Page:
SMHI helps to determine phytoplankton species in the seas around Sweden

SMHI will be working together with Umeå University and KTH Royal Institute of Technology on a three-year project to evaluate high quality sequencing, or DNA barcoding, as a technique for quickly and reliably determining phytoplankton species in water samples. The project will study diversity, with a particular focus on non-native and harmful algae.

The presence of phytoplankton is one aspect of the environmental monitoring programme, which is being financed by the Swedish Agency for Marine and Water Management. Using microscopy for this is both time-consuming and difficult. The main aim of the project is to evaluate whether DNA barcoding could be an effective complementary method. This involves collecting plankton by filtering water samples and using species-specific sections of their DNA to determine which species are present in the samples. The actual DNA analyses will be carried out in Stockholm.

The water samples are being gathered as part of the Swedish marine monitoring programme. This will provide a large quantity of data covering all the major marine areas around Sweden, creating an opportunity to compare the DNA barcoding results with the taxonomical identifications carried out using microscopy. A method will also be evaluated for quick, automated species determination using image analysis.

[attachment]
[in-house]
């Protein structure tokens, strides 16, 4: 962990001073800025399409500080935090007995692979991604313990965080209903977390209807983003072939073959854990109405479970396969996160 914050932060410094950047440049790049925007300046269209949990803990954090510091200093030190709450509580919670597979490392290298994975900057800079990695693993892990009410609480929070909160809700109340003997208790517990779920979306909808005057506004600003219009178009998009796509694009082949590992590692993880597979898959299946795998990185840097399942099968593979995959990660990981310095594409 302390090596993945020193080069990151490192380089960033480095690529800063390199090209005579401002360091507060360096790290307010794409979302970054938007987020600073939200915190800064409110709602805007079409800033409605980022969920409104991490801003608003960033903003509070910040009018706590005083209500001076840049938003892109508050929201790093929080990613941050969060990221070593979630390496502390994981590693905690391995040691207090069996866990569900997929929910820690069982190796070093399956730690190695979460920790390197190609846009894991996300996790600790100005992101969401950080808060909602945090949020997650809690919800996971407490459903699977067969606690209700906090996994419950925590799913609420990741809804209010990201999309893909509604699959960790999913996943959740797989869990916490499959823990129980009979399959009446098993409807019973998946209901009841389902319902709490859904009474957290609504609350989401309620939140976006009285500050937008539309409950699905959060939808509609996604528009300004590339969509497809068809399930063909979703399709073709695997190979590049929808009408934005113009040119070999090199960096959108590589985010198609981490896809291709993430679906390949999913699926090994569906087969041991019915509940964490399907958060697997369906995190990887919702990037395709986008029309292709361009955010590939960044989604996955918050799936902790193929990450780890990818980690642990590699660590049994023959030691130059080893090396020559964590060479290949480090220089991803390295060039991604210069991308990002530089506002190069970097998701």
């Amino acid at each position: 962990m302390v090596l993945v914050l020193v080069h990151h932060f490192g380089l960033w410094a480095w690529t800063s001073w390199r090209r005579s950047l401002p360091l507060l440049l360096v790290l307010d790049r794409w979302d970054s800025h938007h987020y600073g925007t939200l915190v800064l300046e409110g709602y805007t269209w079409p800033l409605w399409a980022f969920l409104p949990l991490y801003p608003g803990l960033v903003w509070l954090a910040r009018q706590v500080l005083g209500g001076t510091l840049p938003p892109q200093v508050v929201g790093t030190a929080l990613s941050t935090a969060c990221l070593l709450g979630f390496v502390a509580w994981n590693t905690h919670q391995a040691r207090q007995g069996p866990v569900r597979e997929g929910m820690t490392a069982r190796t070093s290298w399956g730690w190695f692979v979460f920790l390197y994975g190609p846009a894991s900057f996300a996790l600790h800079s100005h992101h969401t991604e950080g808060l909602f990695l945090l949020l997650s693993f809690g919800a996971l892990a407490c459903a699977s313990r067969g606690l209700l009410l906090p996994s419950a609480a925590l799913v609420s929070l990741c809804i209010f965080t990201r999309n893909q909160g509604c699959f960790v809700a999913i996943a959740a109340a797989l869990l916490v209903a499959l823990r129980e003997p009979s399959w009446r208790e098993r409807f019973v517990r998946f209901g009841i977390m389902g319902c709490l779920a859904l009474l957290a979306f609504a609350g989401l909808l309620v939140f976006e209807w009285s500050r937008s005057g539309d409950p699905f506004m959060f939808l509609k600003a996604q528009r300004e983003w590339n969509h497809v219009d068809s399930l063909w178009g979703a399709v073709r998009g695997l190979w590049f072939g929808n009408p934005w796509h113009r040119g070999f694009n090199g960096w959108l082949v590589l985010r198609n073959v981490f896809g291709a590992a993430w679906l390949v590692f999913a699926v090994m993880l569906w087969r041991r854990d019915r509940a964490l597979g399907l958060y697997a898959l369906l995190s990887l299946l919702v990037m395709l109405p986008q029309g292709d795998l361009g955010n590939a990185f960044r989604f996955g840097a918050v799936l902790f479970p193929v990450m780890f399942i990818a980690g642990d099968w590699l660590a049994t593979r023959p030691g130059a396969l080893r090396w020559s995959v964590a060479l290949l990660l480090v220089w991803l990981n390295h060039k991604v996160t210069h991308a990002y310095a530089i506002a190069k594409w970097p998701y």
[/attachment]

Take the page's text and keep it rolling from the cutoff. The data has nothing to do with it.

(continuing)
Sampling began in January 2019 during SMHI’s expedition on board the R/V Aranda in the Baltic Sea and the North Sea as part of Sweden’s national environmental monitoring. Sampling in the Gulf of Bothnia is being carried out by Umeå University, and cooperation with Stockholm University for sampling in the Northern Baltic Proper is also planned.

Phytoplankton: Ceratium tripos
Ceratium tripos. A species of phytoplankton from the seas around Sweden. Foto Bengt Karlson. Källa

“We are extremely excited about these opportunities, as we have previously carried out extensive work in this field and now have a stable source of funding,” says Bengt Karlson, a marine biologist and biological oceanographer at SMHI’s research division in Gothenburg. “The large quantity of biodiversity data that we gather will form the basis not only for method evaluation but also for scientific articles and expanded research collaboration.”

The three-year research project is being led by Agneta Andersson, Professor of Pelagial Ecology at Umeå University. Funding of SEK 5.9 million has been granted by the Swedish Environmental Protection Agency and the Swedish Agency for Marine and Water Management’s research project on DNA methods for use within environmental monitoring.